12

Completely EDIT 2012-03-04: I uploaded the new version 1.3 to CTAN. At the moment the files are available at github. This version provides a key named shadow. This allows to draw a shadow. The shadow can be manipulated by the new keys shadowsize and shadowcolor If you use framemethod=tikz it is important to load the TikZ library shadows. mdframed can ...


12

\documentclass{article} \usepackage{tikz} \usetikzlibrary{shadows} \newcommand{\raisedtext}[1]{% \begin{tikzpicture} [baseline=(X.base)]\node [drop shadow,fill=white,draw,very thin] (X) {#1}; \end{tikzpicture}} \begin{document} Text \raisedtext{Hello World!} Text \end{document}


12

You can set the title page template to suppress the shadow (this will leave the shadow for the blocks unaltered): \documentclass{beamer} \usetheme{Warsaw} \title{The Title} \author{The Author} \setbeamertemplate{title page}[default][colsep=-4bp,rounded=true] \begin{document} \begin{frame} \maketitle \end{frame} \begin{frame} \begin{exampleblock}{...


12

This is just for demonstration purposes. That is, it is not intended to actually look like something you might use but rather to indicate how to achieve some effects which you might find useful in creating something which you would like to use. I thought I would play around with shadowtext and use the excuse to install the emerald fonts. The 'scary' text is ...


12

Using iterative tricks you could obtain better result. RESULT: MWE: \documentclass[border=5pt,tikz]{standalone} \definecolor{hellblau}{HTML}{129EB5} \definecolor{dunkelblau}{HTML}{168DA3} \usetikzlibrary{backgrounds} \pagecolor{hellblau} \newcommand{\changefont}[3]{\fontfamily{#1}\fontseries{#2}\fontshape{#3}\selectfont}%Nice code! \begin{document} \...


11

A shadow adds a preaction. TikZ does not provide a way to remove preactions. In your preamble, you may define your own reset preactions key : \makeatletter \tikzset{reset preactions/.code={\def\tikz@preactions{}}} \makeatother Here is a complete example: \documentclass[margin=2mm]{standalone} \usepackage{tikz} \usetikzlibrary{positioning,shadows} \...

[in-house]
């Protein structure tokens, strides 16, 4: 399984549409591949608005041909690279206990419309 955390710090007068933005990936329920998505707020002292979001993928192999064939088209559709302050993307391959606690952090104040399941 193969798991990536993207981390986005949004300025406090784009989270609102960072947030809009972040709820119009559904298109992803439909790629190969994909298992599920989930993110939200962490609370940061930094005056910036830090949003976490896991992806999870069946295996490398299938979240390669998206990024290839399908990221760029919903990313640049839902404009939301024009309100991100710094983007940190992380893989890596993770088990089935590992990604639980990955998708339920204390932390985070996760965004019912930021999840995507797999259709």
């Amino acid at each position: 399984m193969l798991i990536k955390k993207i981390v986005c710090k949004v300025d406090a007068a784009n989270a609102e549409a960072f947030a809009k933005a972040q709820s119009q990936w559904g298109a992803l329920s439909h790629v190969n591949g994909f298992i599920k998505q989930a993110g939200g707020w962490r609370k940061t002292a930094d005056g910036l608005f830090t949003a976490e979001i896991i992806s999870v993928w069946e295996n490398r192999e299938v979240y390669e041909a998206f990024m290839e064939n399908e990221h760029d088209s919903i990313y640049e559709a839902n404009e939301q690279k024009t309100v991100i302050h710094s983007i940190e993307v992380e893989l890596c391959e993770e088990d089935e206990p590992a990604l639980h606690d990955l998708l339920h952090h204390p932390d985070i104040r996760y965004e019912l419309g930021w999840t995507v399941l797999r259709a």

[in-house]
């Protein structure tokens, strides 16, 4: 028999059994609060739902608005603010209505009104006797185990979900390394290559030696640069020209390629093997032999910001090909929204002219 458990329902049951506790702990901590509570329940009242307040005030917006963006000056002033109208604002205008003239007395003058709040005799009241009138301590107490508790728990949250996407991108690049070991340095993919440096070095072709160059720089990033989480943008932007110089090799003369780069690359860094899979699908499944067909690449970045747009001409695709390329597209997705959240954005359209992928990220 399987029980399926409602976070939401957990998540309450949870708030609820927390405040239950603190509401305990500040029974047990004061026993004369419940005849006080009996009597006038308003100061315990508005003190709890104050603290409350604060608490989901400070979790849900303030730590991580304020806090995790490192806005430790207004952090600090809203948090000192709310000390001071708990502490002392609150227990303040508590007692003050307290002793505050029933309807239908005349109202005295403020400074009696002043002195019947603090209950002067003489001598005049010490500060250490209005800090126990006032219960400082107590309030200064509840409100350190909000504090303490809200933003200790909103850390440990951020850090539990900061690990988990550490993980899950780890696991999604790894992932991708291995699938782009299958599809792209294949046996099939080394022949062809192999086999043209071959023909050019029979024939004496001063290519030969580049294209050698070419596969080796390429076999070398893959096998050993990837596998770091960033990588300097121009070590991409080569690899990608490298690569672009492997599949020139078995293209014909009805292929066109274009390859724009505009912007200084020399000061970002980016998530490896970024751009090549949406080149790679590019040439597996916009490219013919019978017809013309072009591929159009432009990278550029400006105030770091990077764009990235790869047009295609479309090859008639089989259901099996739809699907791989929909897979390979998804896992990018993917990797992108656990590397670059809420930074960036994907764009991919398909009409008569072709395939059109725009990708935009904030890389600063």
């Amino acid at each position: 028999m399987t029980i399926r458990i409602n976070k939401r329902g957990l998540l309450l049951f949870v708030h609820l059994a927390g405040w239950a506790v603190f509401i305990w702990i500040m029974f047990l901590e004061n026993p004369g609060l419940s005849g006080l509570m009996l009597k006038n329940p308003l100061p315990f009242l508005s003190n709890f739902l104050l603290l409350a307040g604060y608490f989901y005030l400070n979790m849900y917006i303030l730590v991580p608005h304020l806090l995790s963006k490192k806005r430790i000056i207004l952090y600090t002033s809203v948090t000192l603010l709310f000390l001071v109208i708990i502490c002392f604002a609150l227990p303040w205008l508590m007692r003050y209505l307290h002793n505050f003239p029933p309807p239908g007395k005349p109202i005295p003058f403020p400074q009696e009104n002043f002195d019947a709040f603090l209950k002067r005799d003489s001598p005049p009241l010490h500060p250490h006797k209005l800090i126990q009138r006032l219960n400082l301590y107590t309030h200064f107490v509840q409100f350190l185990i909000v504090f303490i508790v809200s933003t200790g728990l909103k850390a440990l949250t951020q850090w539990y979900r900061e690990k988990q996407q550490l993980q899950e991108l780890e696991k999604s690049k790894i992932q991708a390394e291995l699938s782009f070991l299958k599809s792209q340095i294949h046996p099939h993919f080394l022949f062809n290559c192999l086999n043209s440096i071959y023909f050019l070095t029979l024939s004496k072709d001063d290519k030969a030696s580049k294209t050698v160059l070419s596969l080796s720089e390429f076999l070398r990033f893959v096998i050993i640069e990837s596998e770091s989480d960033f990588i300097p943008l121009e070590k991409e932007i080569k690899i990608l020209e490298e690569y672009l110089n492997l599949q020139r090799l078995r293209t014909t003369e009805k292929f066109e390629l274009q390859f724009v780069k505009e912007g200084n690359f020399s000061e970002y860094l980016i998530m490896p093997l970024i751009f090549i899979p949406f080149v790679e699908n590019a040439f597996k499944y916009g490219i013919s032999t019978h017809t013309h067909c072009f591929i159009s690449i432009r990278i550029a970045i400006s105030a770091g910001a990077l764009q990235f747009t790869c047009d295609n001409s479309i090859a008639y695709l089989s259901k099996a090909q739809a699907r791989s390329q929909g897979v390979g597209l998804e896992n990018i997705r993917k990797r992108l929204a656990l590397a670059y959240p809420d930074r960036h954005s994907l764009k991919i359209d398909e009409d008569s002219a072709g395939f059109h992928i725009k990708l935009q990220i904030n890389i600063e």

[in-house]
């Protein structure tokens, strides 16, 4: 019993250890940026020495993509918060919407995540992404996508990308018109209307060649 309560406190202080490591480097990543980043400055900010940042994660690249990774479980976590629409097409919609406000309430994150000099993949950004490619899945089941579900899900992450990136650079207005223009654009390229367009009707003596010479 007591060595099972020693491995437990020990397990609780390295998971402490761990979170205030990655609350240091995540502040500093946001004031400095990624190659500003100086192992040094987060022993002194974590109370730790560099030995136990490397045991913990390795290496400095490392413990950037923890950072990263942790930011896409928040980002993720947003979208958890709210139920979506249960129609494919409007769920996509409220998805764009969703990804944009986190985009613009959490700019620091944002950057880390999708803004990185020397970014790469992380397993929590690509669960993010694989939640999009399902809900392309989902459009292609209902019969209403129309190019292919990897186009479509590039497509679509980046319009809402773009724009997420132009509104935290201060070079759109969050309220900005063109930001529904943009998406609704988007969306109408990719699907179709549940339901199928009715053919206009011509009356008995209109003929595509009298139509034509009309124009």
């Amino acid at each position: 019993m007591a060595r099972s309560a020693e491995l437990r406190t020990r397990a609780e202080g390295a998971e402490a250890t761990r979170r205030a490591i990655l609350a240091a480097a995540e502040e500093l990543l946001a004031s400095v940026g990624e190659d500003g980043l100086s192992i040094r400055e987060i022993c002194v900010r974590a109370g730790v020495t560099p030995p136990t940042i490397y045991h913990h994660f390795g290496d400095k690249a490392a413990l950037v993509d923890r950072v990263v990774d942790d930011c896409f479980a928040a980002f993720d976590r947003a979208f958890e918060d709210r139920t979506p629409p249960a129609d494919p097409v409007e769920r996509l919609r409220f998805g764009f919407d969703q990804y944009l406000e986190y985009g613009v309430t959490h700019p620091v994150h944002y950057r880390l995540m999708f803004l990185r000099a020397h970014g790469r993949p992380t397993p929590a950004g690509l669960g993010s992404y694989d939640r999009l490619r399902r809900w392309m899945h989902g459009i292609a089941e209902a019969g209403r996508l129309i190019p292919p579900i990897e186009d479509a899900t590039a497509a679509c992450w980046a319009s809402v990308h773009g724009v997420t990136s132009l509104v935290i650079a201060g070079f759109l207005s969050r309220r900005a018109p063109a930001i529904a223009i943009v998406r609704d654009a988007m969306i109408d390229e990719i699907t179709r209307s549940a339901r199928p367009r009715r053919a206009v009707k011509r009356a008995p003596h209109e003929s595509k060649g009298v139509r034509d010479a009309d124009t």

10

What if we enclose the node (or nodes that we don't want to shade) in a scope with the option general shadow/.style={}? \documentclass{article} \usepackage{tikz} \usetikzlibrary{positioning,shadows} \tikzset{ every node/.style={ draw, drop shadow = {opacity=0.5,fill=red}, fill = white, }, } \begin{document} \begin{tikzpicture} \...


10

At the core of the problem is that with xelatex \pgfdeclarefading uses internally \pgfsys@fadingfrombox. And this means that it stores the fading in a box and reuses it if the fading is used again, and this fails if the fading should be used in different sizes. The problem can be shown also with a fading: \documentclass{report} \usepackage{tikz} \...


9

A possible first approach, redefining \beamerboxesrounded and \endbeamerboxesrounded (as defined in beamerbaseboxes.sty) to use a change of opacity through \pgfsetfillopacity; the lines of code that were included are marked with % NEW; the desired opacity can be changed using the \opacity command (initially set to 0.5): \documentclass{beamer} \usepackage{...


8

The follow-up question Pass options to the scope that is internally created by preaction was, to my amazement, solvable with my code from "Z-level" in TikZ. I'm going to have to resort to astonishment (and plagarism) now because it turns out that this works with drop shadow with no modification (my solutions tend to be the epitome of hackishness ...


8

To get real transparency for box shadows with beamer, you could use this patch from the beamer repository. At this time, this patch is not included in beamer (see discussion). If you use pdflatex, you can use the patched version of beamerbaseboxes.sty. Here is the result of my MWE: Here is the patched version of beamerbaseboxes.sty (put it in the same ...


8

I can't say I know all the ins and outs of tcolorbox, but this demonstrates that it works with equation material. \documentclass{article} \usepackage{tcolorbox} \begin{document} Testing \begin{equation} \tcbox[nobeforeafter]{\( \Delta = b^2 - 4ac \)} \end{equation} \end{document}


8

Here is a tikz implementation that underlays the "scary replication" using atbegshi, thus preserving the black overlaid text. \documentclass{article} \usepackage{tikz,atbegshi} \usetikzlibrary{calc} \newcounter{wordcount} \newcommand{\scarymacro}[2][10]{% \stepcounter{wordcount}% \tikz[remember picture, baseline, inner sep = 0pt] \node[anchor = base] (...


8

Use transform shape: \documentclass{beamer} \usepackage{tcolorbox} \tcbuselibrary{skins} \begin{document} \begin{frame} \begin{tcolorbox}[enhanced,width=16.6cm,drop large lifted shadow, width=5cm,tikz={rotate=15,transform shape}]% test \end{tcolorbox} \end{frame} \end{document} The output:


8

Here is a solution that prevents you from doing things twice: defining the boundary of the dunkelblau area and drawing the thick white lines. This can be done using edge options with which you can draw single parts of a path with different styles. The hexagon is just a regular polygon which comes with shapes.geometric, and it is easier to work with relative ...